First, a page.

Category Archives: science

Research finds heavy Facebook users make impaired decisions like drug addicts

Researchers at Michigan State University are exploring the idea that there’s more to “social media addiction” than casual joking about being too online might suggest. Their paper, titled “Excessive social media users demonstrate impaired decision making in the Iowa Gambling Task” (Meshi, Elizarova, Bender and Verdejo-Garcia) and published in the Journal of Behavioral Addictions, indicates that people who use social media sites heavily actually display some of the behavioral hallmarks of someone addicted to cocaine or heroin.

The study asked 71 participants to first rate their own Facebook usage with a measure known as the Bergen Facebook Addiction Scale. The study subjects then went on to complete something called the Iowa Gambling Task (IGT), a classic research tool that evaluates impaired decision making. The IGT presents participants with four virtual decks of cards associated with rewards or punishments and asks them to choose cards from the decks to maximize their virtual winnings. As the study explains, “Participants are also informed that some decks are better than others and that if they want to do well, they should avoid the bad decks and choose cards from the good decks.”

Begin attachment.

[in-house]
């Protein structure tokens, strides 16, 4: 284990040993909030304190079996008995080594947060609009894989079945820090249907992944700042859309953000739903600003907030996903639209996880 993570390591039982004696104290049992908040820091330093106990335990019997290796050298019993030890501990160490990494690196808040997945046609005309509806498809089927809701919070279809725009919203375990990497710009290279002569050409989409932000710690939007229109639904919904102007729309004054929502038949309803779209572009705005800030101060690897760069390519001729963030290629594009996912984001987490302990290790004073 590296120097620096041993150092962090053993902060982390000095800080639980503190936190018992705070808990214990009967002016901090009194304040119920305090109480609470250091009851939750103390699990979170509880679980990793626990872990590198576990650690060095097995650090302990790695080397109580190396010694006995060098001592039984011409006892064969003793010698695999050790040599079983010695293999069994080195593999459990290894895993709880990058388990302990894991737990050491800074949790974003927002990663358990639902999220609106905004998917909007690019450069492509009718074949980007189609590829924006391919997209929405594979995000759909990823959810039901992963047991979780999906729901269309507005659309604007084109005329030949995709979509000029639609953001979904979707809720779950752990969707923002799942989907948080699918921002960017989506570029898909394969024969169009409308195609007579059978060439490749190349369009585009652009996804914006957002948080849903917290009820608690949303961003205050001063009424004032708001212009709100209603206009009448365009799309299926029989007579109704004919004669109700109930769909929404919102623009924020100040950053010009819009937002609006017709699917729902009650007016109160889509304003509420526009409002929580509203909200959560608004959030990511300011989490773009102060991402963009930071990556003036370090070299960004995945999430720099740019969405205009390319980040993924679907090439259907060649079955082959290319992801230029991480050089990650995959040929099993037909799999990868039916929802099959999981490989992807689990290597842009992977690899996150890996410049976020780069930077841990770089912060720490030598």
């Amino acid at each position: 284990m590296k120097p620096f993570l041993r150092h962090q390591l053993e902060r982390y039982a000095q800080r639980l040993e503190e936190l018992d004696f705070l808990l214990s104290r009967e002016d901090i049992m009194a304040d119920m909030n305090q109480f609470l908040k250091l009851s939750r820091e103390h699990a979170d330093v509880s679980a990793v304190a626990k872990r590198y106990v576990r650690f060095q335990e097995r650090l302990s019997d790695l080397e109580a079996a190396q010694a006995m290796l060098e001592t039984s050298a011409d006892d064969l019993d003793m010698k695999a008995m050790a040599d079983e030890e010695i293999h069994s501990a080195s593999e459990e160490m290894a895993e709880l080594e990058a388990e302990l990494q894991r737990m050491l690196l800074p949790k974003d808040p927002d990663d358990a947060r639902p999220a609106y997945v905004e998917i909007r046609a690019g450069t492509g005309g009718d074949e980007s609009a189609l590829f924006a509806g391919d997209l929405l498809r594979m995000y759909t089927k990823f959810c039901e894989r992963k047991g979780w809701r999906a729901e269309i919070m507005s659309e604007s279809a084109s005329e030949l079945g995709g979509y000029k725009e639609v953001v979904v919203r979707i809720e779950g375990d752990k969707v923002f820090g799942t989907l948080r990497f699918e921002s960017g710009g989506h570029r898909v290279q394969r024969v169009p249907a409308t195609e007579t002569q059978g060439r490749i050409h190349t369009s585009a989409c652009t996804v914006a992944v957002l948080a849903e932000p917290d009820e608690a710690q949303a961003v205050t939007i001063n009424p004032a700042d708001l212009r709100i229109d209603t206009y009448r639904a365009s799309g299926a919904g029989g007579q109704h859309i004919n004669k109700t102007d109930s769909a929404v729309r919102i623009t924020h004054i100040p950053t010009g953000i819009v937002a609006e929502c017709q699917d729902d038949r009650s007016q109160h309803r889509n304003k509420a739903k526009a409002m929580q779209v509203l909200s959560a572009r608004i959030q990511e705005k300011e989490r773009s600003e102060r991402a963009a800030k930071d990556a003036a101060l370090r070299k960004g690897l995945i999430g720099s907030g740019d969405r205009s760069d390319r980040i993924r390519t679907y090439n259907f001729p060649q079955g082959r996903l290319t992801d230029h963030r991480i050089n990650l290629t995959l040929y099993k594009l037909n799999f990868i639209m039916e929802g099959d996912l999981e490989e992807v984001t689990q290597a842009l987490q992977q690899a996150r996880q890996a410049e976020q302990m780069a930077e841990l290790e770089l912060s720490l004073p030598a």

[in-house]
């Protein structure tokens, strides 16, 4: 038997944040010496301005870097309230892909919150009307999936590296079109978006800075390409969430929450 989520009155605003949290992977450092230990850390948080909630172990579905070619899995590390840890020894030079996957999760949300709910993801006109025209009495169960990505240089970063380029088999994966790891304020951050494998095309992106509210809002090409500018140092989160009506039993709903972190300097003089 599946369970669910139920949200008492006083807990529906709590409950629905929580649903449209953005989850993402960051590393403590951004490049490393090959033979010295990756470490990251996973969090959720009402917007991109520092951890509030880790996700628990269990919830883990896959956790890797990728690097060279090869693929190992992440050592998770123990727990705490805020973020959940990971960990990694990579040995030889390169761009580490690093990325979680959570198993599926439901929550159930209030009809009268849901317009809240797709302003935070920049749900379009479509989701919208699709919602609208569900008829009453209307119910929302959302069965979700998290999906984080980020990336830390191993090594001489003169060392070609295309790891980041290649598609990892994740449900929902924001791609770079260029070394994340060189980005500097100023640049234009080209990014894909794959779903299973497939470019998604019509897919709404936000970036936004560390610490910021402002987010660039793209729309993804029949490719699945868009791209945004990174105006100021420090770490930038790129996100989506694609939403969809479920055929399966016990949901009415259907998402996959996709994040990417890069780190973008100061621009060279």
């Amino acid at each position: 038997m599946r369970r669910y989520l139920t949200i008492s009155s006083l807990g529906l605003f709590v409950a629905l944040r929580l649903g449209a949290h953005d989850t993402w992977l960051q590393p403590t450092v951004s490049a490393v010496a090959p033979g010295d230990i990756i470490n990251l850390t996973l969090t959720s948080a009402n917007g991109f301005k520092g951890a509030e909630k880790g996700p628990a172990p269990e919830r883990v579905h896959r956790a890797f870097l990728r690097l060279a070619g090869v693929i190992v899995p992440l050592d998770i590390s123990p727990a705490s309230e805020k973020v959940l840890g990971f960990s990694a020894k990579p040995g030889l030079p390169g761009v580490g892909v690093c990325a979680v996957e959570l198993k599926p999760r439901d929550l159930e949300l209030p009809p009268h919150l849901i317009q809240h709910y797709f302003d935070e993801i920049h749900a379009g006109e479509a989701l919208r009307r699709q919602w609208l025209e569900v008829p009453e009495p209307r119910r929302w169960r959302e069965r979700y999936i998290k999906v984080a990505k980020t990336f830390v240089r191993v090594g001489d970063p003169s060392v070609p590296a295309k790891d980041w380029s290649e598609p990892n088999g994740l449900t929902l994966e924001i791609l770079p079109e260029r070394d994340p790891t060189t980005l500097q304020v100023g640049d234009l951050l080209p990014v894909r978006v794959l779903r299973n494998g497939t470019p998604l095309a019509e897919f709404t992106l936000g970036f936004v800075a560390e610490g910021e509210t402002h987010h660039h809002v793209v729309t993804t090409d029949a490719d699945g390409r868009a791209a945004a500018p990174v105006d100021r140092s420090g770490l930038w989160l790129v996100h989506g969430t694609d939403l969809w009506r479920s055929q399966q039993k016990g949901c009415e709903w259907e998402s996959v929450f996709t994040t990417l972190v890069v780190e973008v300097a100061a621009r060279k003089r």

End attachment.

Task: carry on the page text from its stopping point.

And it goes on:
What the researchers found was telling. Study participants who self-reported as excessive Facebook users actually performed worse than their peers on the IGT, frequenting the two “bad” decks that offer immediate gains but ultimate result in losses. That difference in behavior was statistically significant in the latter portion of the IGT, when a participant has had ample time to observe the deck’s patterns and knows which decks present the greatest risk.

The IGT has been used to study everything from patients with frontal lobe brain injuries to heroin addicts, but using it as a measure to examine social media addicts is novel. Along with deeper, structural research, it’s clear that researchers can apply to social media users much of the existing methodological framework for learning about substance addiction.